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Irish Mirror
Irish Mirror
Pat Nolan

Limerick to give Declan Hannon 'full length of time' to prove fitness for All-Ireland final against Kilkenny

Limerick will take a step-by-step approach to Declan Hannon’s availability for the All-Ireland final, manager John Kiely has said.

Having featured in 53 out of 54 Championship games for Limerick since making his debut back in 2011, the team captain was forced to sit out last Saturday’s All-Ireland semi-final win over Galway with a knee injury picked up in the Munster final against Clare.

Following the Galway game, Kiely sounded an optimistic note around the 30-year-old’s chances of featuring in Sunday week’s final though cautioned at a press event last night that there are certain markers that he will have to meet over the next 10 days or so.

“Obviously with a player like Declan we’re going to give him every chance but this week will give us an insight to where he’s at,” Kiely explained.

“I know there’s work that he’s going to go doing Tuesday, Wednesday, Thursday, Friday so we just have to see does he incrementally move through those, if you like, expectations or milestones.

“We can only take one at a time, see how it goes, because a setback is a setback but we’ll just give him a chance but Declan is so experienced, like, we can afford to give him the time.

“We can literally afford to take the full length of time to leave it happen because we don’t have to worry about him in terms of his preparation because he’s so experienced but, at the same time, you want to have a fully fit panel of 26 players available on the day.”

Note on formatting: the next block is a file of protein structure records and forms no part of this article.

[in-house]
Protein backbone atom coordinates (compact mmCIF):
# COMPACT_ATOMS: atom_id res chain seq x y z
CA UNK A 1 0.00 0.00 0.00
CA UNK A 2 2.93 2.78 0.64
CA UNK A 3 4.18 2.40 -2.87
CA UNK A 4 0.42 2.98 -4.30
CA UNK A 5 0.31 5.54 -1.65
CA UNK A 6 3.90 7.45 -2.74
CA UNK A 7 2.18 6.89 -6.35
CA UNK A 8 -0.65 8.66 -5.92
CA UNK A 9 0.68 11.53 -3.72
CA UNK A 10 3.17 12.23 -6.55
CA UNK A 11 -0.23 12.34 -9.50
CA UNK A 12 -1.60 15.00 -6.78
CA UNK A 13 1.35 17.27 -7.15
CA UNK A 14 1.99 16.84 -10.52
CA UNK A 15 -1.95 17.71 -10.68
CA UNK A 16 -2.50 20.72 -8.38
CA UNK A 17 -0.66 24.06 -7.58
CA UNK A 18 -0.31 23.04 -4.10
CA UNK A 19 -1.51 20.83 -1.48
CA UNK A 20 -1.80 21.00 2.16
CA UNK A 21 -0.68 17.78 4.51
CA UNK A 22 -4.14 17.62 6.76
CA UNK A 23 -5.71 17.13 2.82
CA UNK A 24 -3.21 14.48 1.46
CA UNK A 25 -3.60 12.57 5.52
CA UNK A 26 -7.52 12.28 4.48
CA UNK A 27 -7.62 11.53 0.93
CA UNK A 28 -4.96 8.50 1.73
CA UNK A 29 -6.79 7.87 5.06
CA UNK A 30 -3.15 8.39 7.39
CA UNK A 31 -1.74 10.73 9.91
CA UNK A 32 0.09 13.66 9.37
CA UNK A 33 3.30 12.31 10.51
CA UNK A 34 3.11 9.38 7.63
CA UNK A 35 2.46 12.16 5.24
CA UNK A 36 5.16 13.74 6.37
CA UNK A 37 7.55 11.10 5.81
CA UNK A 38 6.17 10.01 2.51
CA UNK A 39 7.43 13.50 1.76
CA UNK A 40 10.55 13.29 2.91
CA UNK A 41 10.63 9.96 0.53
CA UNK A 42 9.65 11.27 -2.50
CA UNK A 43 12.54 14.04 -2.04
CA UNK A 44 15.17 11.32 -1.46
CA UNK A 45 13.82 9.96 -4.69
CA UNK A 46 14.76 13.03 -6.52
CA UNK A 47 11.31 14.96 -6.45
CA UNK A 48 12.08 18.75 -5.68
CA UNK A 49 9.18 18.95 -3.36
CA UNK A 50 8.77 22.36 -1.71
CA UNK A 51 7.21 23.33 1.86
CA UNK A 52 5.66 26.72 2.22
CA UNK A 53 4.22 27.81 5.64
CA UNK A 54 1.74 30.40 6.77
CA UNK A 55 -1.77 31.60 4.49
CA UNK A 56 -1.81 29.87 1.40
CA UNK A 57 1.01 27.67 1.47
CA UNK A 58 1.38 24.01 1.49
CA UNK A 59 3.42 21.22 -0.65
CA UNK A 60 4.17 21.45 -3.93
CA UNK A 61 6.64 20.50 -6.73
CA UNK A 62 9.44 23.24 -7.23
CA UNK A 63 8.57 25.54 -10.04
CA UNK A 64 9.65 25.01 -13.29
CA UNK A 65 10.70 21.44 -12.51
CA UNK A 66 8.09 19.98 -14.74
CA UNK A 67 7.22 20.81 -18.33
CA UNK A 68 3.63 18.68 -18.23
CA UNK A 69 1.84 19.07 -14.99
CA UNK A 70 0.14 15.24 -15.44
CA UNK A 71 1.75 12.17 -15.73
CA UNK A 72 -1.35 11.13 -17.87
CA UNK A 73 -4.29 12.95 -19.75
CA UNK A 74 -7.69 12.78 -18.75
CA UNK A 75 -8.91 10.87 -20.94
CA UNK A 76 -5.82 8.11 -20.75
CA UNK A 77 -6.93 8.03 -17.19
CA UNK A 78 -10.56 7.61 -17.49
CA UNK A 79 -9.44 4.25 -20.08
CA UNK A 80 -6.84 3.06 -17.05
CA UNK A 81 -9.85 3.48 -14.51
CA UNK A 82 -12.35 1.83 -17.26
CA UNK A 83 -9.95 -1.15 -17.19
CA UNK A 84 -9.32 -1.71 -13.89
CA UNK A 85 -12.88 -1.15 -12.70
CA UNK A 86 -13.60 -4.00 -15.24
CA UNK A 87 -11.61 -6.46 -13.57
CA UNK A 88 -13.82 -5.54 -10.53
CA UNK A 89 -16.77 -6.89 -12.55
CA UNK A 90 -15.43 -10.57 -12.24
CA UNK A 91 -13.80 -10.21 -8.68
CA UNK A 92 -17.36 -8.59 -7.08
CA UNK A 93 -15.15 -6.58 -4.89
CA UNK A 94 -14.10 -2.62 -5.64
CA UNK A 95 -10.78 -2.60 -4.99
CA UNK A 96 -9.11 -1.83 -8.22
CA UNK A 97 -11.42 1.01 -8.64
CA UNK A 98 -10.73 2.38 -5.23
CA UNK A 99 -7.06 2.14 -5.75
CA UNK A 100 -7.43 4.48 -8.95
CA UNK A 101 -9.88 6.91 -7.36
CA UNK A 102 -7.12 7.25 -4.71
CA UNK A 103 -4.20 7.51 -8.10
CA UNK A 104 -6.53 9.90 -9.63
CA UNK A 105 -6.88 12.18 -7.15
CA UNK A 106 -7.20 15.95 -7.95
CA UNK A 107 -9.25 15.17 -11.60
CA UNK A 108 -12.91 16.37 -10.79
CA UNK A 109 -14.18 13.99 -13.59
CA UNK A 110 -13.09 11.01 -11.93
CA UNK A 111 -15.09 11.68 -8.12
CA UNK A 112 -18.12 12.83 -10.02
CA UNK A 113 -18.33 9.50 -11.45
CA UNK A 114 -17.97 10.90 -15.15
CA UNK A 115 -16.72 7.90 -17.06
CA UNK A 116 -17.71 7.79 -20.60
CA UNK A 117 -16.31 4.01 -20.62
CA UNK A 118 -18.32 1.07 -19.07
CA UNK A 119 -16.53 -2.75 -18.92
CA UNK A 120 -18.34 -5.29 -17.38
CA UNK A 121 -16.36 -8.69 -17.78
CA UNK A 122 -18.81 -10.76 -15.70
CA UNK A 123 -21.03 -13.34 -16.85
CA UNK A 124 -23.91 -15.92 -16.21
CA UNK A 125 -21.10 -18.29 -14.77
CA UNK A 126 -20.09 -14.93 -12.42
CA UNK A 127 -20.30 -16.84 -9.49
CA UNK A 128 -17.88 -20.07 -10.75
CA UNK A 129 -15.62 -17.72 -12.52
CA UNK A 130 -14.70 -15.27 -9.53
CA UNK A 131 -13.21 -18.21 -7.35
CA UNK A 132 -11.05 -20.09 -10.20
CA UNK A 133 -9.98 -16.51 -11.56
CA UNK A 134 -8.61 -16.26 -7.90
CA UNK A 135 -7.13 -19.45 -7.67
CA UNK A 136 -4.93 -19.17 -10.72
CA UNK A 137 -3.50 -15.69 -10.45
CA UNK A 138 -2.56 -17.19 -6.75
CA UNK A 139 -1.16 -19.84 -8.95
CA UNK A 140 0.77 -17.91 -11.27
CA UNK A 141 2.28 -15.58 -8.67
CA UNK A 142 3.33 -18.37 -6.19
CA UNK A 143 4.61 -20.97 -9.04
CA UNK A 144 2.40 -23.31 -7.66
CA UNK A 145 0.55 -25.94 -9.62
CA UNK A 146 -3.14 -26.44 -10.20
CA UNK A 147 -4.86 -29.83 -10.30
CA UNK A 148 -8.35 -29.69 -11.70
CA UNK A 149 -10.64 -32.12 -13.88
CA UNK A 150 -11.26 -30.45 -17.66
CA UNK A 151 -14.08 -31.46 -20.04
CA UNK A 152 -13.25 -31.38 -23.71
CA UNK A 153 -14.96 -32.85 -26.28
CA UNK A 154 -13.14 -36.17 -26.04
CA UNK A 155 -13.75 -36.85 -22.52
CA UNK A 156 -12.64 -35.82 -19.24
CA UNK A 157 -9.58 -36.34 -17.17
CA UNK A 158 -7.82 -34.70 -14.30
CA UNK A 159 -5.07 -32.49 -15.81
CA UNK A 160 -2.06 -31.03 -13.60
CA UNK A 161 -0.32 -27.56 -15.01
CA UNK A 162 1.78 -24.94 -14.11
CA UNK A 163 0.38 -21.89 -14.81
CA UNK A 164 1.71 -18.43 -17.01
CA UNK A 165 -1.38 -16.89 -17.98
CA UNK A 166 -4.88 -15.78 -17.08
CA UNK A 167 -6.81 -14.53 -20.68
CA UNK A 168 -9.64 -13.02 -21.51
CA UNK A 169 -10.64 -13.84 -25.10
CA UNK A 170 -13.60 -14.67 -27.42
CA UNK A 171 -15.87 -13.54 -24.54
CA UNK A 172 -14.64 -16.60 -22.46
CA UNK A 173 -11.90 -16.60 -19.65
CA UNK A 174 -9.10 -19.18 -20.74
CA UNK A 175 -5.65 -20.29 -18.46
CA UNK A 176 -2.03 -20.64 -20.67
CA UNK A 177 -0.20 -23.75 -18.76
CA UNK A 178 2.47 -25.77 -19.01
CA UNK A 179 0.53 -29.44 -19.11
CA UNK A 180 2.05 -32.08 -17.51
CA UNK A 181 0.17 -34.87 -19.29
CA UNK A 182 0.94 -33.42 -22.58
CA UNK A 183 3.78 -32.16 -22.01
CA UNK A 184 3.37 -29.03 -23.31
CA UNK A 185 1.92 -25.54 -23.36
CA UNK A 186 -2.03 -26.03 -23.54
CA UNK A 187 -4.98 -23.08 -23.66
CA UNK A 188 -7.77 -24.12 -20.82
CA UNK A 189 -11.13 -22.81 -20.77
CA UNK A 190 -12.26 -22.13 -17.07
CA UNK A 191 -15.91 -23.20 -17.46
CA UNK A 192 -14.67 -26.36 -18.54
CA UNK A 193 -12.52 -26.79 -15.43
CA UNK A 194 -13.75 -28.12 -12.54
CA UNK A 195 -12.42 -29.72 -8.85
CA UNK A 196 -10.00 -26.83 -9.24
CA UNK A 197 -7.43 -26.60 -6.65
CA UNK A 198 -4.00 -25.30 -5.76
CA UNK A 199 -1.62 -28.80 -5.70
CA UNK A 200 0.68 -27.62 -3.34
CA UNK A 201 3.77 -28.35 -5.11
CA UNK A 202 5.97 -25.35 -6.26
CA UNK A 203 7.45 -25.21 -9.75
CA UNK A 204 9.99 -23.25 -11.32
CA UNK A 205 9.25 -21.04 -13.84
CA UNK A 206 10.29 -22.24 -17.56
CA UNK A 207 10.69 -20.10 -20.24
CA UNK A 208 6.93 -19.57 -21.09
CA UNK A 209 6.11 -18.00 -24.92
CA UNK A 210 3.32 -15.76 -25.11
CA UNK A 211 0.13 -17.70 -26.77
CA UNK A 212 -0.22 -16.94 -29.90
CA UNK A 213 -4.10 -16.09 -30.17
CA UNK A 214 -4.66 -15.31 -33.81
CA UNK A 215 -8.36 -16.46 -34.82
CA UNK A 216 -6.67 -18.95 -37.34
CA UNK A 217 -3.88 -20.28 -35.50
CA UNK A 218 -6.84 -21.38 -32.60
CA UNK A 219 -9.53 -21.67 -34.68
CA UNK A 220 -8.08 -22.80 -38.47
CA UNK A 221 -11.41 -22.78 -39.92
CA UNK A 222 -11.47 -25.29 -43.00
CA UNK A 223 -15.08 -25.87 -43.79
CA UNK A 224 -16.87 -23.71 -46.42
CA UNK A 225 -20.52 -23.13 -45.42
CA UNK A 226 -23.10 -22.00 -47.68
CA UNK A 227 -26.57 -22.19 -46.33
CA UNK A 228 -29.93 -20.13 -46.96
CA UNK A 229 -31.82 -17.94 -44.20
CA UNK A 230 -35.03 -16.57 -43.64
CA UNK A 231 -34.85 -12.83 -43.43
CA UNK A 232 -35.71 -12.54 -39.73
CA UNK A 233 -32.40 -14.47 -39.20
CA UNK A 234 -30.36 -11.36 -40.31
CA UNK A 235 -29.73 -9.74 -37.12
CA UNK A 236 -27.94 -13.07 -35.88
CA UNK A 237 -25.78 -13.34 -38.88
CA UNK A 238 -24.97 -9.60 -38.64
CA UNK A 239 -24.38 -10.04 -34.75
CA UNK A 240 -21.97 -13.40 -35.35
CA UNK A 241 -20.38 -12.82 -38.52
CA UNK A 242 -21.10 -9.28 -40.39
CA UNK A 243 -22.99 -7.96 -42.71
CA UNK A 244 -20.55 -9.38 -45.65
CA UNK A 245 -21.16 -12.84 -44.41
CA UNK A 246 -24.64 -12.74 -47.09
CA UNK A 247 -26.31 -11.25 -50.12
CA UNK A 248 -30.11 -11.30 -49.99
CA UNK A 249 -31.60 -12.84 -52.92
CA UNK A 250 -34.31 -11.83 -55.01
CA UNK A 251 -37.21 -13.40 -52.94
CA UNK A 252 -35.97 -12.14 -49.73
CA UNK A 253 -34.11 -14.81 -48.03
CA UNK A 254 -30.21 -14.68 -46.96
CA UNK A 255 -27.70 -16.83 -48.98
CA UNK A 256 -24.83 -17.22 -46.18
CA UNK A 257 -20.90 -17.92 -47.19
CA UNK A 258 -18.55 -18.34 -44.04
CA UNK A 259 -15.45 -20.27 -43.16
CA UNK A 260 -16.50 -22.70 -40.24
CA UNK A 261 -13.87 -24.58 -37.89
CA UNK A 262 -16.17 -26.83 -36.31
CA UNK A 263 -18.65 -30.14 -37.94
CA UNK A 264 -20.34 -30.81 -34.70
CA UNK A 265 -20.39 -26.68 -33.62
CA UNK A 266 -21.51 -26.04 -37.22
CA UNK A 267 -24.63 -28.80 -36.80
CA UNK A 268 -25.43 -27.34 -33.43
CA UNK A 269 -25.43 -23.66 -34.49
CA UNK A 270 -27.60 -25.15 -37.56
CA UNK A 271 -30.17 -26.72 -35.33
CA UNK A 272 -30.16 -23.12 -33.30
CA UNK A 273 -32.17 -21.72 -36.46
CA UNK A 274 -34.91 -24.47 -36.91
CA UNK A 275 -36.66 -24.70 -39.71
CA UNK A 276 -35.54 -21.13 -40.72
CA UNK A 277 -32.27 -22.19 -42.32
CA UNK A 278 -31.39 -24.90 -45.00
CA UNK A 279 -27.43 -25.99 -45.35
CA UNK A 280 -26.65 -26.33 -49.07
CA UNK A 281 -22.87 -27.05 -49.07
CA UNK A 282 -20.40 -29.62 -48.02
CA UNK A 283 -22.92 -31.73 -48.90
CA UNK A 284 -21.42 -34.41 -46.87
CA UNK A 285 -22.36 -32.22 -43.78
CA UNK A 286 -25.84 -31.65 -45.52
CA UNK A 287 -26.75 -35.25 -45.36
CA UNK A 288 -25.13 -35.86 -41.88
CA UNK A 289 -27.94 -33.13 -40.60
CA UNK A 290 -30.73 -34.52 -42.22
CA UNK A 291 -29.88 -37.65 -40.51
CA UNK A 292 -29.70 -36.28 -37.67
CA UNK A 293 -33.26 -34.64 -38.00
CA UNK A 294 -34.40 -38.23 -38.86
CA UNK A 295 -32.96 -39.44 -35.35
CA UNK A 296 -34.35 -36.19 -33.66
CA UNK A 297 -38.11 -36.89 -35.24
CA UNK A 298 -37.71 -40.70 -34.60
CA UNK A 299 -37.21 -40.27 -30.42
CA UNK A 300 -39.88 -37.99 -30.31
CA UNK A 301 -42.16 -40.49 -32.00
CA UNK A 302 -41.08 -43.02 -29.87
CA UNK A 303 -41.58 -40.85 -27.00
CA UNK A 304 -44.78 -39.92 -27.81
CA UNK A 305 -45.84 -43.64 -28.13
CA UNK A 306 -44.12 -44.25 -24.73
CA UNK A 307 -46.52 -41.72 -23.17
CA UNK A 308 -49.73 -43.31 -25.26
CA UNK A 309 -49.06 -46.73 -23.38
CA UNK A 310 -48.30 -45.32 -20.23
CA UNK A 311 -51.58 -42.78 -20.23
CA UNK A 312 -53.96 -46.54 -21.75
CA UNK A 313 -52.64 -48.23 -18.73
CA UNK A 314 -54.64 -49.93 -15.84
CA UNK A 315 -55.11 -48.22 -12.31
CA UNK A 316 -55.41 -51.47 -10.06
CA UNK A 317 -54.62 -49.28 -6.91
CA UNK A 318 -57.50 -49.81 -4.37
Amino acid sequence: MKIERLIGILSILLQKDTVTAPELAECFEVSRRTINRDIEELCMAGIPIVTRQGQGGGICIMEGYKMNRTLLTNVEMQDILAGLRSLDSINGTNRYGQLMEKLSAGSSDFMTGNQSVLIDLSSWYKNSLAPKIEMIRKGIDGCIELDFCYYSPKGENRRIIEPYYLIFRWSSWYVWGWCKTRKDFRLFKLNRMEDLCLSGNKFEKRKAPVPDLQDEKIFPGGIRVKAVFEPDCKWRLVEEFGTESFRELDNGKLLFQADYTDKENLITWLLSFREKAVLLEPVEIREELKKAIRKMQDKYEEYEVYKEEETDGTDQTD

Limerick's Declan Hannon and manager John Kiely celebrate with the Liam MacCarthy (©INPHO/Ryan Byrne)

Meanwhile, Kiely expressed strong support for the lot of female inter-county players in light of recent protests at the lack of a basic players’ charter, which they want to see implemented in 2024 regardless of whether the integration process between the GAA, LGFA and CA has been completed or not.

Kiely said that female players “are dead right to be looking for standards that I would consider to be the basic standards”.

He added: “If we want to have elite athletes that are going to inspire younger athletes to take up the game and enjoy the game and play it, well then we have to resource it and the Government has to support that cultural institution which is in every single parish across our country.

“Of course they should and they are but they have to probably go a bit further with it because ladies' sport has grown and is growing faster than any other sport.

“I have two girls at home and I see the amount of hurleys they go through and the amount of kit they go through and the boots they go through and I'm delighted because it's phenomenal...

“I'm delighted that they're interested and that they play but I want to think that they would have every opportunity in the future were they to be able to make it onto an elite camogie team or ladies football team that they would be resourced properly and treated well, and their health looked after while they're doing so. So those aspirations have to be real.

“And if those girls, who are very smart at 10, 11, 12 years of age, don't see ladies' sport being resourced in the right way, well then there's only going to be one outcome.

“They're not going to aspire to want to be part of that. So every boy, every girl should have an equal opportunity to aspire to play at elite level.”

But Kiely said that he would not tolerate it if his county board was to suggest cutbacks to his regime in order to allow for a greater distribution to their female counterparts.

“Why would you possibly have to say, ‘Right, ok, we want to resource the boys and girls in the same way - that means now we're going to have to resource the boys in a lesser way’.

“We're already saying that this is the standard. Why would you drop your standards just so that you can broaden a lower standard? No, you have a different kind of discussion. You say, ‘How can we drive the standards across the board?’”

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